I also had fried green peppers (no breading but plenty of sea salt), tortilla espanola, and patatas bravas. I don't remember what all the guys ate, but I can assure you that there was a lot of meat and some fish and they loved every bite.

Crap. Now I'm hungry.

Anyway, we had a long and satisfying dinner, followed by too many desserts (also sent by the manager), and then we dropped the b.h.'s brother off at home and returned to my parents' house for stretchy pants and crossword puzzles.

Sunday, January 17, 2010

"What IS that smell?" asked the chef loudly, emerging from the kitchen at the Local Grocery. (Yes, we have a chef at the Local Grocery. As you can imagine the food in the deli is better than average- for a grocery.) Customers turned their heads.
"It's a really lovely organic Italian Blue Cheese," I said, forcing a smile rather than screaming at him. "You know, hand crafted, tasty..."
I hoped that the customers could hear me as well as I knew they had heard him.
"It smells like manure!"
I looked at Nate, who was working in the deli and obviously as mortified as I was by this conversation.
"Yeah, well, welcome to cheese, chef. "Where the best things often have the strongest smell, you know, chef?"
"It smells like manure."

He walked away and I turned to Nate, exasperated.
"Does he know how stupid he sounds saying stuff like that while he's wearing a chef's coat?"
"Well, he's a classy guy."

Saturday, January 16, 2010

Intermittent shouting lasts about three or four minutes. It is followed by a crash and then silence. As i round the corner near the deli, a mother is crouched speaking to her six-year-old boy.
"I need you to understand that you aren't respecting this space."
The boy is silent, looking around for something else to destroy. A broken cup is several feet away.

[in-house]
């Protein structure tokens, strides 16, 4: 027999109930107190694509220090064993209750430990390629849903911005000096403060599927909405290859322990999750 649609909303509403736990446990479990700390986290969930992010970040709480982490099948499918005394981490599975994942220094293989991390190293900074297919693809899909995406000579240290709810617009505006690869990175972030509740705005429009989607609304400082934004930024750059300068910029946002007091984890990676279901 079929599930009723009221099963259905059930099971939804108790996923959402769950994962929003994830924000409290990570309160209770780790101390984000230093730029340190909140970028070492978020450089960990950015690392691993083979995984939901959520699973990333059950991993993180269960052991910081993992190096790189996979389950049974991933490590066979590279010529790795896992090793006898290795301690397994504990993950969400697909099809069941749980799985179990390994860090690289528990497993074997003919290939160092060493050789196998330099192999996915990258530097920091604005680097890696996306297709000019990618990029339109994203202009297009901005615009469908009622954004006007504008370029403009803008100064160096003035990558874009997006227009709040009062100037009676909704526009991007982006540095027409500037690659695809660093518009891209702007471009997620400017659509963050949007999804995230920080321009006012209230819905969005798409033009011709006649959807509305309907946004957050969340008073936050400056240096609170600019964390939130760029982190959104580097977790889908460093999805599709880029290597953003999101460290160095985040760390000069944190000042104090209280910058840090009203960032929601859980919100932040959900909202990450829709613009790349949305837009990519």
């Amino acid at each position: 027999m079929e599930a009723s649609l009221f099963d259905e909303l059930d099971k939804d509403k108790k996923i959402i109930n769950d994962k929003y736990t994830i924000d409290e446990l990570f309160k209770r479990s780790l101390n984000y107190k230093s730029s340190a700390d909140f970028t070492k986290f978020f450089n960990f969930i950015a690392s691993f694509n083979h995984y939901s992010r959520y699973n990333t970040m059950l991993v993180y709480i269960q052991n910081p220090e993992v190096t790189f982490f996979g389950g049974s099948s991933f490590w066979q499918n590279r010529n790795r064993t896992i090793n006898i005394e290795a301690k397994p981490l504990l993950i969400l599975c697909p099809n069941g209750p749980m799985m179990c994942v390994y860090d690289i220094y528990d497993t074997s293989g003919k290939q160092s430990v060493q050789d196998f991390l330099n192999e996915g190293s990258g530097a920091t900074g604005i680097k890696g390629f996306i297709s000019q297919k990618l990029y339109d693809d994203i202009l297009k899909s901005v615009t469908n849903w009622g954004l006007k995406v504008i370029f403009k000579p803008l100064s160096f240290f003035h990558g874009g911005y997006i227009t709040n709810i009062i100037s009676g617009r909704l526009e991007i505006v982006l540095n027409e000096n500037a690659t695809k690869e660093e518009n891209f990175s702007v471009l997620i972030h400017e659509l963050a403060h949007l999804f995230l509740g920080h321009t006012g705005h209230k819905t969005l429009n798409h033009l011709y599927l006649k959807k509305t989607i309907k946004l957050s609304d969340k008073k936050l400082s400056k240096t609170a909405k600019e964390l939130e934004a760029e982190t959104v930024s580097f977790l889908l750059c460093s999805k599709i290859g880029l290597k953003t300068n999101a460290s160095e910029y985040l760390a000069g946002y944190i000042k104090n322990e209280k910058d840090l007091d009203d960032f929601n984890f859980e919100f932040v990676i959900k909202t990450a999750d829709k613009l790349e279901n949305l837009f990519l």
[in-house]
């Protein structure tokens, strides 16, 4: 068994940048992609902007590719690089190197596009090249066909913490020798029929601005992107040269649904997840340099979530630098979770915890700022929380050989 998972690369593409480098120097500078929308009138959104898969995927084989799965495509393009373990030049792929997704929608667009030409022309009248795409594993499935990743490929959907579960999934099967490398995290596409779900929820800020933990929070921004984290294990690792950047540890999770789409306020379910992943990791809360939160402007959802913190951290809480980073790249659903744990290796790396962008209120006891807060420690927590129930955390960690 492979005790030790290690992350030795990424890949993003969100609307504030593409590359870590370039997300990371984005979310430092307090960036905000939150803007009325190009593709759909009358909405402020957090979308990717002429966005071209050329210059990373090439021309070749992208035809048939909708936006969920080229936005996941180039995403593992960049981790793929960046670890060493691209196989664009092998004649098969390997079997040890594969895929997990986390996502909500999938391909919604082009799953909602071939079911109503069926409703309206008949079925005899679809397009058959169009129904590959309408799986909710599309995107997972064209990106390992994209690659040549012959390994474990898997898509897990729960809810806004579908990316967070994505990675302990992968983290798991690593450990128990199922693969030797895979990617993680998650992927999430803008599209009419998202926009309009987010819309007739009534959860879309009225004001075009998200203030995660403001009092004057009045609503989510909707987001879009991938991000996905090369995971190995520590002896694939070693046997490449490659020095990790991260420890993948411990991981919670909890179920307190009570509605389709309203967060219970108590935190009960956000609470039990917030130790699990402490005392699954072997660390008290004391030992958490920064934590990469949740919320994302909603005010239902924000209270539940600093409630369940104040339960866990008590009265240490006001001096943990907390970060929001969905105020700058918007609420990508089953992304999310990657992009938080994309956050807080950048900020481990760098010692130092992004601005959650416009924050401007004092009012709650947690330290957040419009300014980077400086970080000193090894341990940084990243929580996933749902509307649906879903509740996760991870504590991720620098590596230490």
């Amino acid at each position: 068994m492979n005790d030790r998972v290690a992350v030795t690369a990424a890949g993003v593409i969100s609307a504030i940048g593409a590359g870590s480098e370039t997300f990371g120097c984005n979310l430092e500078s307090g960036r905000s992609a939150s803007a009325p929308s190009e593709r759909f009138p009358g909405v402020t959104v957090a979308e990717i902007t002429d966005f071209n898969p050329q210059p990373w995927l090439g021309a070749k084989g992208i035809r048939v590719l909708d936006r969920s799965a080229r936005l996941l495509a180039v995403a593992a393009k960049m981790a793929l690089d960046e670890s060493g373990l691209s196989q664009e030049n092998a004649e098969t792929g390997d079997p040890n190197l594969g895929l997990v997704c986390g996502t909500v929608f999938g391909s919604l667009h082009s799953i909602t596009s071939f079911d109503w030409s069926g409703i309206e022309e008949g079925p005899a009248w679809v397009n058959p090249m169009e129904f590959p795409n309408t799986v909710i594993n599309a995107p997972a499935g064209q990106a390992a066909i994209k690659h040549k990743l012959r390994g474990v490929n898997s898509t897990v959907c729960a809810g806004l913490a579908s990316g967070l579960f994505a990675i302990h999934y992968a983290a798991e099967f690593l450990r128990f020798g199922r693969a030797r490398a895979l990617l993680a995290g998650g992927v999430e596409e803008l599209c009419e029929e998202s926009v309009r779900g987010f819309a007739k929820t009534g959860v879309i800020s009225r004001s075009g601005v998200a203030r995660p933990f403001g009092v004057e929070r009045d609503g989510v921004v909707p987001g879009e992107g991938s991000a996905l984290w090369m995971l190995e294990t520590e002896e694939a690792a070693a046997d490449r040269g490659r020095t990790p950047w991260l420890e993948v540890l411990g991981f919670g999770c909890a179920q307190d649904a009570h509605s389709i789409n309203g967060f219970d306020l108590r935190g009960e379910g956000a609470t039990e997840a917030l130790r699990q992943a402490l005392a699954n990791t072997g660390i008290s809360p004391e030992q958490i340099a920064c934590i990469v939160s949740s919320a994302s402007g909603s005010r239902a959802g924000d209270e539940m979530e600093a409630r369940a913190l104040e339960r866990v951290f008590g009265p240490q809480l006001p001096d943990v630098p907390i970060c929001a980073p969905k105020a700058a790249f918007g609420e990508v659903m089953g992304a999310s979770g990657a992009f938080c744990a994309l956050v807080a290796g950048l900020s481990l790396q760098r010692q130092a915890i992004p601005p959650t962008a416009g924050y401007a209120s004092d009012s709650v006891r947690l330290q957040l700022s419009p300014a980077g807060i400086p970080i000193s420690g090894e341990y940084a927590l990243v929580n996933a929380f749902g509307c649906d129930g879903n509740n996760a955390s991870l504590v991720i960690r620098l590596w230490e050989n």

"Do you hear me? Elliot, do you hear me? Elliot? Elliot?"
Ahhhh. Now I'm really back.

Friday, January 15, 2010

Vacation, Part 3

On Sunday the b.h. and I drove into the city to meet his brother and our friend T for brunch. T was eager for us to meet his new girlfriend, who was visiting from Pennsylvania. The story of their meeting is long and complicated, but for now they are having a long-distance relationship. This is a first for T, and as a veteran myself I have been doing my best to advise him. Another complicating factor is that this woman, we'll call her B- even though that makes them TB as a couple, is much younger than T and I. But so far so good. T seems quite happy, and it has been ages since his last girlfriend. Also, historically T has made some choices in lady partners that have dismayed those of us who are closest to him. Dismayed because his choices became our crosses to bear, and frankly when he broke it off with the last one we all about threw a party. But I digress.
We picked up the b.h.'s brother at his new apartment, which was quite nice. We then called and woke T and B and asked if they would like a ride to the restaurant. After a moment of bleary indecision, B said hell yes they could be ready and we made our way toward T's house. I accidentally took a long way around, because I haven't spent enough time in the city in years and I sometimes forget the shortcuts. This was just as well because T and B needed some time to get dressed and wake up.
At first glance B didn't look much different than most of the women that T has dated- smallish, cute in a girl-next-door way, and well dressed. I find it hilarious that T lands so many women with such great style, because his wardrobe resembles mine for the most part- jeans, boots, band (or in his case motorcycle) t-shirt. Anyway, when they got in the car, the b.h. made a joke and she immediately responded in kind and the conversation was off. It wasn't like we were all particularly chatty, but there was absolutely no awkwardness. We ate at Publican. Brunch consisted of a waffle with honey infused butter and a side of house made ricotta and acorn squash for me, fried French toast with sour cherries for T, which we split and swapped. The b.h. and his brother ordered meats with sides of meat and meat on top, as well as house made pork rinds. They were thrilled. B had eggs poached in red wine with some kind of bacon stuff. The coffee was good and strong and endless. The beer and wine lists were both beautiful, and left me wishing that a) I didn't have to drive, and b) I was the kind of person who can drink beer with breakfast. This is a place where the b.h. is considering trying to get an internship after he finishes school. After that meal I can comfortably say that I am on board.